Promoted to the top of the bill on his first television appearance, Kaisy Khademi’s big night was ruined by Ijaz Ahmed who claimed a narrow majority decision in their super-flyweight ten-rounder at the Copper Box in East London. 

The behind-closed-doors show, promoted by Queensberry on BT Sport, was originally supposed to be headlined by Jamel Herring’s WBO super-featherweight title defence against Carl Frampton. But when Frampton suffered a hand injury. The original chief support, with Anthony Cacace defending his British super-featherweight title against Lyon Woodstock was promoted to the top of the ball, only to get called off when Woodstock failed a COVID test this week. 

With the decision made to press on with the show, Khademi, a 26-year-old refugee from Afghanistan who lives in East London was made the main event. At times he boxed well and dominated, but he could never really subdue the aggressive Ahmed, who was aggressive throughout and often caught Khademi with his hands low. 

Ahmed did well in the first round, walking Khademi down and finding a home for his short hook. Khademi did better in the second round, catching Ahmed on the way in, but his hands were too low and he was caught by a right over the top on a regular basis. 

The third and fourth rounds saw Khademi settle down more, as he moved around the ring and picked off Ahmed. In the fifth, Ahemed was able to apply more pressure, however, and when Khademi back into the ropes he left himself open. 

Khademi boxed well for the first two minutes of the sixth round but was again caught on the ropes near the end of the round and Ahmed was dominating again at the start of the seventh round, as Khademi was fighting hard to keep Ahmed off him. 

If the fight was in danger of drifting away. Khademi had a very good eighth round, as he moved well and made Ahmed look flat-footed for the first time.  Ahmed put in plenty of work in the last two rounds, but Khademi was negative in the last round as Ahmed piled forward and that could have cost him in a razor-thin decision. 

One judge, Howard Foster, scored it a draw 95-95, while Bob Williams and Michael Alexander plumped for Ahmed by scored of 96-94 and 96-95 respectively. 

Marcus McDonnell was the referee. 

The win saw Ahmed claim Khademi’s WBO “European” belt and add the vacant IBF “European” belt too.  

Tommy Fury knocked out the overmatched Scott Williams in the second round of a four-rounder at light-heavyweight. 

Williams was on the floor twice in the first round, both times from rights to the body. The second time, he spat out his gumshield, which led referee Bob Williams giving him extra recovery time, helping him survive the round.  Fury then finished matters with a right hand in the second round, Williams getting to his feet at nine, only for Williams count him out at 2:05. 

Fury has now won all his five pro fights, Williams has lost all ten of his. 

Nathan Heaney tried his best to get rid of Ryan Oliver early, but despite dropping Oliver in the fifth round, he was taken the full ten rounds in their super-middleweight fight. 

Heaney rushed across the ring at the first bell and tried to blow Oliver away, but Oliver covered up well and rode out the storm. Heaney towered over Oliver, who is a natural welterweight. And controlled the early action by landing straight shots.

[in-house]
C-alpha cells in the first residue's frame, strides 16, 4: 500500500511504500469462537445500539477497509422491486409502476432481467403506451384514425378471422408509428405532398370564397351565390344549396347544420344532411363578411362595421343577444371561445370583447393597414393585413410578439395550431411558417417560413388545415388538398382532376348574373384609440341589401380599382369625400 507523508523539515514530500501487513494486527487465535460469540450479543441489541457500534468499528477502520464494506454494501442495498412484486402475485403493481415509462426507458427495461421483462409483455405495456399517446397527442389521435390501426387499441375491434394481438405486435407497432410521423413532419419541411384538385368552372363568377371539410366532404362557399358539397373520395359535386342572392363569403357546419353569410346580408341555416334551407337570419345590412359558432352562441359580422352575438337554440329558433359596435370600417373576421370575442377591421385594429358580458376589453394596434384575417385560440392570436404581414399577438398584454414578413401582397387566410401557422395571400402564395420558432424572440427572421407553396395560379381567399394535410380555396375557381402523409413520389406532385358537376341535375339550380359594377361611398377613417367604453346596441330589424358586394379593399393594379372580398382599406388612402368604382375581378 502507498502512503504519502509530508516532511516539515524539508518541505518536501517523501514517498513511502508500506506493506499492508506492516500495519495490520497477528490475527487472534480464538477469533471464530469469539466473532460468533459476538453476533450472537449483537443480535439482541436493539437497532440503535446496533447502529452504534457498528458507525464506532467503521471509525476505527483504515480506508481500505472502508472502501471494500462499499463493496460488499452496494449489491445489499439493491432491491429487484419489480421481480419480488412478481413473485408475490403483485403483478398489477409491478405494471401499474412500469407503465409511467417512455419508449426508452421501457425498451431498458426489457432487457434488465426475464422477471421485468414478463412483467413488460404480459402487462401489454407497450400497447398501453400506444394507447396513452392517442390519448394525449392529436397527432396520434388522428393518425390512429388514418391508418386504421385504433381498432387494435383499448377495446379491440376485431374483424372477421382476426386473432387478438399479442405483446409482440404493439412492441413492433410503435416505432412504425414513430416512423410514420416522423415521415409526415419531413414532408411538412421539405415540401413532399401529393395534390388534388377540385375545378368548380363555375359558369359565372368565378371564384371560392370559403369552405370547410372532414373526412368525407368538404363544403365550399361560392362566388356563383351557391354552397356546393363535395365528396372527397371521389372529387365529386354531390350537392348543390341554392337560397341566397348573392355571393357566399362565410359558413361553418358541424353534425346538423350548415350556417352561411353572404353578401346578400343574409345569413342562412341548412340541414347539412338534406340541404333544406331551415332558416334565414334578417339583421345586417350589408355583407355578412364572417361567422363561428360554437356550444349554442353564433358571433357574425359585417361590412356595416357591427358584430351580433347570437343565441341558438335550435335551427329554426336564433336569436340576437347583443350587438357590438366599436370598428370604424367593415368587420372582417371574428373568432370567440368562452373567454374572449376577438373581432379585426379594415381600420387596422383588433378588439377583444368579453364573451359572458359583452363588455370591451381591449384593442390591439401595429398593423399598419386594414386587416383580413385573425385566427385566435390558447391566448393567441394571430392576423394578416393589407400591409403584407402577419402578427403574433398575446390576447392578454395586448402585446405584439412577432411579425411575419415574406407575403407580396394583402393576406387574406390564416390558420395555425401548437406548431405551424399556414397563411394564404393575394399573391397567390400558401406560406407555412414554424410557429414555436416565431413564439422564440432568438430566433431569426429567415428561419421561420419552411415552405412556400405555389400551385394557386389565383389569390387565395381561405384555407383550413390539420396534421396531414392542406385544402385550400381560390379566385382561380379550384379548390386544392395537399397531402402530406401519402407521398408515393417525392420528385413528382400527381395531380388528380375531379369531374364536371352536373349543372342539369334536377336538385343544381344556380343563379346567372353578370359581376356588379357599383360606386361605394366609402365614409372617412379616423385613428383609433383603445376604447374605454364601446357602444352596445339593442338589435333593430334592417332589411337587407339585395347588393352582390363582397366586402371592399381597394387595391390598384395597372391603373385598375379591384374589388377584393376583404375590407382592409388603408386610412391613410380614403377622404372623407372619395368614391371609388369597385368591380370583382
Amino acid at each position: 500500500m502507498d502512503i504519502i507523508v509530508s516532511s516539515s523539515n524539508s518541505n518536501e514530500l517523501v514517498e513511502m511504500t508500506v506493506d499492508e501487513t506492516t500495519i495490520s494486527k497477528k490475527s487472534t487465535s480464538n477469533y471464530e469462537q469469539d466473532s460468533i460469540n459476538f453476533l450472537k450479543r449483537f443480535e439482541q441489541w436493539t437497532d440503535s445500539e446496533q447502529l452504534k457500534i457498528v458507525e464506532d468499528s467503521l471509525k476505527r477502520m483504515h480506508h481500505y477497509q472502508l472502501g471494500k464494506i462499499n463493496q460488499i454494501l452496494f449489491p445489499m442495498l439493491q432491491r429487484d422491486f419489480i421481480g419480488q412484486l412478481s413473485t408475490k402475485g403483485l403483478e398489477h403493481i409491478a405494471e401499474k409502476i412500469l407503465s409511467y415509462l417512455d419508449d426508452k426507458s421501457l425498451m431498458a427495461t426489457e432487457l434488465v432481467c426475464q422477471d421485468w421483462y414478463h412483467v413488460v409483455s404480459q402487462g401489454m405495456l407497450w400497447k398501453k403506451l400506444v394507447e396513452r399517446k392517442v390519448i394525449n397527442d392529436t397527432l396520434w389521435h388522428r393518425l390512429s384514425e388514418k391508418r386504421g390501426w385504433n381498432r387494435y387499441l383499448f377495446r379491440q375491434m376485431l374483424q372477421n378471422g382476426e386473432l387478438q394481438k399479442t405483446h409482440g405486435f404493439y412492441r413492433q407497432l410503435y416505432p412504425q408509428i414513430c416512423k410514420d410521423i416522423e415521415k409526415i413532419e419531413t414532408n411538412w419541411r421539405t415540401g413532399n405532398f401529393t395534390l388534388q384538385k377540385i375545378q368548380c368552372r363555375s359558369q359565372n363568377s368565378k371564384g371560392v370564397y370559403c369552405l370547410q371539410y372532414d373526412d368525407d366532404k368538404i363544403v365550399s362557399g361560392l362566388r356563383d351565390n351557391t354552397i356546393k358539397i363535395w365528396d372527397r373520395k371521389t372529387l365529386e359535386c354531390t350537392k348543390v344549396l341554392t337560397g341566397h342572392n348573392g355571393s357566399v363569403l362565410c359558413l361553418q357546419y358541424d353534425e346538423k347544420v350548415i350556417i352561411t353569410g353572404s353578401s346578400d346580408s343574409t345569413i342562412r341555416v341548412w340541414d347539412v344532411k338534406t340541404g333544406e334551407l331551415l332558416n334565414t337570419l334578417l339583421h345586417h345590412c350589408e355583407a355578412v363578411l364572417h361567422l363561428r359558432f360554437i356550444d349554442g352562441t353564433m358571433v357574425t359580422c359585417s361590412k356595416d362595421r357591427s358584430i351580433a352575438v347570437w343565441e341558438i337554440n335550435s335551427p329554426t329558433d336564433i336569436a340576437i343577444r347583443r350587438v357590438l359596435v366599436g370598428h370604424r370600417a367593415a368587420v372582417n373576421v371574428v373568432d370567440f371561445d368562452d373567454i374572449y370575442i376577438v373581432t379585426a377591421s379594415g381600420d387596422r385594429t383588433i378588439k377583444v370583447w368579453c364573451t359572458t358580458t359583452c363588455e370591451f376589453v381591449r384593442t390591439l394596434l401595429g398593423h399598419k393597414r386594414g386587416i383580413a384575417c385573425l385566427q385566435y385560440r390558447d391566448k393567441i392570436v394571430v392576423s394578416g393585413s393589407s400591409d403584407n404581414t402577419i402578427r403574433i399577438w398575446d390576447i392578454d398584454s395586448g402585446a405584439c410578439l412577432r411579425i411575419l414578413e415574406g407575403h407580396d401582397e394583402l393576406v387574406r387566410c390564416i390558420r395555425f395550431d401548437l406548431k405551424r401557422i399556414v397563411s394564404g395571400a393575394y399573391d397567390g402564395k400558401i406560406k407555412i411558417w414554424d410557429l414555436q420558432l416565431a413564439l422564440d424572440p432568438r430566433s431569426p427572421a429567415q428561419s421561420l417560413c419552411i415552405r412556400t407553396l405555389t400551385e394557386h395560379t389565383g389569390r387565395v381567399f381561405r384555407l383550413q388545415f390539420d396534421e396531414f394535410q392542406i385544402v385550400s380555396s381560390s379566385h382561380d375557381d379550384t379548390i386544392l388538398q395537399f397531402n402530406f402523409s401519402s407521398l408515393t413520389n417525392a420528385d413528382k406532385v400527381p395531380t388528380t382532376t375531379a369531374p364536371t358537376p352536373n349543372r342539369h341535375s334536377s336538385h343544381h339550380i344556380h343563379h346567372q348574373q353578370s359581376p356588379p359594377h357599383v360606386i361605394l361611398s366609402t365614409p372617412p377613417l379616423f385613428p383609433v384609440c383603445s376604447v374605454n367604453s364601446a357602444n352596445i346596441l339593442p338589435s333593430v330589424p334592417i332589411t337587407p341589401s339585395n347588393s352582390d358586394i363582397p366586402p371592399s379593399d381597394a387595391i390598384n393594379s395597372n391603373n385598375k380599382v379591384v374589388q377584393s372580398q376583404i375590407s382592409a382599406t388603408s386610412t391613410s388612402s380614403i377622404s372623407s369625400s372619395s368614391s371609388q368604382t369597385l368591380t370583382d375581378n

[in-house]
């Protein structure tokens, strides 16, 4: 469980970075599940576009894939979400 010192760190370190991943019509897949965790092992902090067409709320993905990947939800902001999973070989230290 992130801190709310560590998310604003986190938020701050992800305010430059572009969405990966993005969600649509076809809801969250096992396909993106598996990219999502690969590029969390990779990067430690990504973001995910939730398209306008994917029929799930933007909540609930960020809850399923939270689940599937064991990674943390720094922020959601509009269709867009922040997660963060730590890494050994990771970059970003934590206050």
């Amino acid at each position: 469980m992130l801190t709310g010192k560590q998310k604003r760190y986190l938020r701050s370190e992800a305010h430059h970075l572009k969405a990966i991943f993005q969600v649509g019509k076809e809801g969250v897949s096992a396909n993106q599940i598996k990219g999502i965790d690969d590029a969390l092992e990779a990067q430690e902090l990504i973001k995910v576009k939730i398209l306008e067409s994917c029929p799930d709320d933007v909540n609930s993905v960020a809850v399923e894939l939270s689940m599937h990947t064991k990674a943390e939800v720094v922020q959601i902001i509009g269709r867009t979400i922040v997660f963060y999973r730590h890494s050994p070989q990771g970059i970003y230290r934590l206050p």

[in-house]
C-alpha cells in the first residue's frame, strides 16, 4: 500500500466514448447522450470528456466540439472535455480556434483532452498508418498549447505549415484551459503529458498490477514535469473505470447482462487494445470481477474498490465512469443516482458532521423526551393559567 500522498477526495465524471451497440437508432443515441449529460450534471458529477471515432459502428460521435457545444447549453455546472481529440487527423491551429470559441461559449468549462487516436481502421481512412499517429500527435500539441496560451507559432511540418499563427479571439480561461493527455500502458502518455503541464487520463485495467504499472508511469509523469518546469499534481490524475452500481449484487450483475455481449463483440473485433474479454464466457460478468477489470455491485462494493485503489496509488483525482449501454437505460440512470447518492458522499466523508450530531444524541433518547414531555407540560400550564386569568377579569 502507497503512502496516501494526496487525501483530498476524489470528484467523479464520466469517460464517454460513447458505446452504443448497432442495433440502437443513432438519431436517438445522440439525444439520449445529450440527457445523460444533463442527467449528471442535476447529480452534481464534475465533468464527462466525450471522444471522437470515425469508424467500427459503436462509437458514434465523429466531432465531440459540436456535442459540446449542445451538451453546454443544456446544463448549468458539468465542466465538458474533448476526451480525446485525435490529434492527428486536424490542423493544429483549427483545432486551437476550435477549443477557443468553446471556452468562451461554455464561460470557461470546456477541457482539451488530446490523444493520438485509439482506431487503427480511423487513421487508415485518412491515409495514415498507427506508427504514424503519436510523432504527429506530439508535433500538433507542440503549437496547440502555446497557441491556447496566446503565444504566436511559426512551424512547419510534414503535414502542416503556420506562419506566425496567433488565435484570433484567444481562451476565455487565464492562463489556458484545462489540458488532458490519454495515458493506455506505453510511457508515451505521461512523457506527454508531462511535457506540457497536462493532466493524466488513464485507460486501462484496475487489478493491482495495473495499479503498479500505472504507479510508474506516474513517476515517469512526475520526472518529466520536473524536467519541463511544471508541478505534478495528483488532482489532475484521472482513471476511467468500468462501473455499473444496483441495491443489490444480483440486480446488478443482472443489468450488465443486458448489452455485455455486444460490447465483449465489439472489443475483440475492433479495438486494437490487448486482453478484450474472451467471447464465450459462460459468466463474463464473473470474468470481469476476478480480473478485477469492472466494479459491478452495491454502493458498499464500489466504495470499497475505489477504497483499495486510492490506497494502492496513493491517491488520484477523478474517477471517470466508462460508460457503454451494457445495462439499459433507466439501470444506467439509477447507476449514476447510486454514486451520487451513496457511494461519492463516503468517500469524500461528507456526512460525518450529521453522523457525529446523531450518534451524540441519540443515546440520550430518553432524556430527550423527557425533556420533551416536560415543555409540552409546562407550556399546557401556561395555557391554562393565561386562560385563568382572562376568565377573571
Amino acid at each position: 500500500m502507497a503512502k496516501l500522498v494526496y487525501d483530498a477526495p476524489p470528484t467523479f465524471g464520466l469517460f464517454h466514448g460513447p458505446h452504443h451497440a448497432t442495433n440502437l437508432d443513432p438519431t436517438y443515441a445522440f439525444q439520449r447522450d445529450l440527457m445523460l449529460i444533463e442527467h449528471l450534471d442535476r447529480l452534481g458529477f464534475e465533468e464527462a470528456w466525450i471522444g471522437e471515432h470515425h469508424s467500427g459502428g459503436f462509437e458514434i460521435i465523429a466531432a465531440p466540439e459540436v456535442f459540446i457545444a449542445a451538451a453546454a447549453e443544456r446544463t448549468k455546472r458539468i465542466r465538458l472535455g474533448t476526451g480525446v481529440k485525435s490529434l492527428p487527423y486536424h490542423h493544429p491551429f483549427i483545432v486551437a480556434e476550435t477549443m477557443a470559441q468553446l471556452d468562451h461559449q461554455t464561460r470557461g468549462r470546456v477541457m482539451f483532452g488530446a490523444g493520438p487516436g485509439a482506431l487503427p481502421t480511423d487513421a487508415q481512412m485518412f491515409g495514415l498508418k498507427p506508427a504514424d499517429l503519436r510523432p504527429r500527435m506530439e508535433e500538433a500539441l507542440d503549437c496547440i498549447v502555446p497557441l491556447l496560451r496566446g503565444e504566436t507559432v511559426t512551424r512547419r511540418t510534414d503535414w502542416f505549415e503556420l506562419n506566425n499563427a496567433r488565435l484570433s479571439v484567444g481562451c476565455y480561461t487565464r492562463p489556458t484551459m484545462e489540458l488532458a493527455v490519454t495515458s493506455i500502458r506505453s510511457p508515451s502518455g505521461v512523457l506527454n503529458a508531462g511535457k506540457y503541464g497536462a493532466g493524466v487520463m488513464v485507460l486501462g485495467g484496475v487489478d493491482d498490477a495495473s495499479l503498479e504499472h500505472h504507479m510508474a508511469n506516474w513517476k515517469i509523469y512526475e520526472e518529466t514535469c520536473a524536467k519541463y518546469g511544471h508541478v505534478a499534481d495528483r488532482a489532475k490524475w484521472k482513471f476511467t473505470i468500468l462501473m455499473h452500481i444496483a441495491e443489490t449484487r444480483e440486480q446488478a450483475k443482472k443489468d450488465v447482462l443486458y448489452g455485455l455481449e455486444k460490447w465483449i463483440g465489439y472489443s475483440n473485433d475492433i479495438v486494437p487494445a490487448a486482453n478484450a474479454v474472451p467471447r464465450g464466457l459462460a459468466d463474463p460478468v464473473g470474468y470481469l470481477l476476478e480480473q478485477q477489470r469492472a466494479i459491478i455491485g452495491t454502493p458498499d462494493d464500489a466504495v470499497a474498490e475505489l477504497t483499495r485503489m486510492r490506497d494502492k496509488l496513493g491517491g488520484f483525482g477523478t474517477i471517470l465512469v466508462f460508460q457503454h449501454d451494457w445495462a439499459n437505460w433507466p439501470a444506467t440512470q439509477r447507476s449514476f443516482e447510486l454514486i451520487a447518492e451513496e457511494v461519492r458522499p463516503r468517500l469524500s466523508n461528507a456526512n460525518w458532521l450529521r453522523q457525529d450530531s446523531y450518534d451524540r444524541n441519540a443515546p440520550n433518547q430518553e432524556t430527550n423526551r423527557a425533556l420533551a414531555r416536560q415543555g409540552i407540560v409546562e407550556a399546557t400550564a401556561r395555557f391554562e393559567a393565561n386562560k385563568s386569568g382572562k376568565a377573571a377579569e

By the fifth round, Heaney was starting to slow and Oliver was coming into the fight. But at the end of the round, Oliver opened up in an exchange and, after landing a decent right, he was wide open to a left hook and dropped.  

The bell sounded moments after Oliver touched down, but Heaney paced himself in the sixth rather than go for the finish. Oliver landed a decent left hand in the seventh, which seemed to rock Heaney, but the fight settled down again and Heaney, despite looking extremely tired, boxed his way to a comfortable victory. 

Referee Williams scored it 97-92, as Heaney extended his unbeaten record to 11 fights. 

Sam Noakes took only 110 seconds to stop Delmar Thomas in their six-round lightweight show-opener, extending his unbeaten record to five fights. 

Thomas, who brought his own 5-0 record into the fight, was caught by heavy shots from the start. Midway through the round Noakes opened up with a big right, followed by a right uppercut and another right hook to finish the fight, referee Williams jumping in to stop the fight as Thomas slumped forward. 

“I saw he stepped back with his chin in the air and it was all over from there,” Noakes said. 

Amar Akbar was cut under his right eye within seconds of the first bell in his professional debut, but it did not seem to bother him much, as he worked his way to a four-round decision over Chris Adaway at super-lightweight. 

Akbar had too much ammunition for Adaway, knocking his gumshield out with a spectacular right in the first and then putting together some nice combinations to head and body. Adaway, though, had his moments and punched the air every time he landed a shot. Referee McDonnell scored it 40-36. 

Featherweight Adan Mohamed also made a successful professional debut, as he beat Brett Fidoe on points, referee McDonnell scoring it 40-36. Fidoe boxed on the front foot, but Mohamed was happy to box on the move and collect a straightforward win. 

Also making a successful debut was London super-featherweight Masood Abdullah, who stopped Taka Bambere in the second round. 

Ron Lewis is a senior writer for BoxingScene. He was Boxing Correspondent for The Times, where he worked from 2001-2019 - covering four Olympic Games and numerous world title fights across the globe. He has written about boxing for a wide variety of publications worldwide since the 1980s.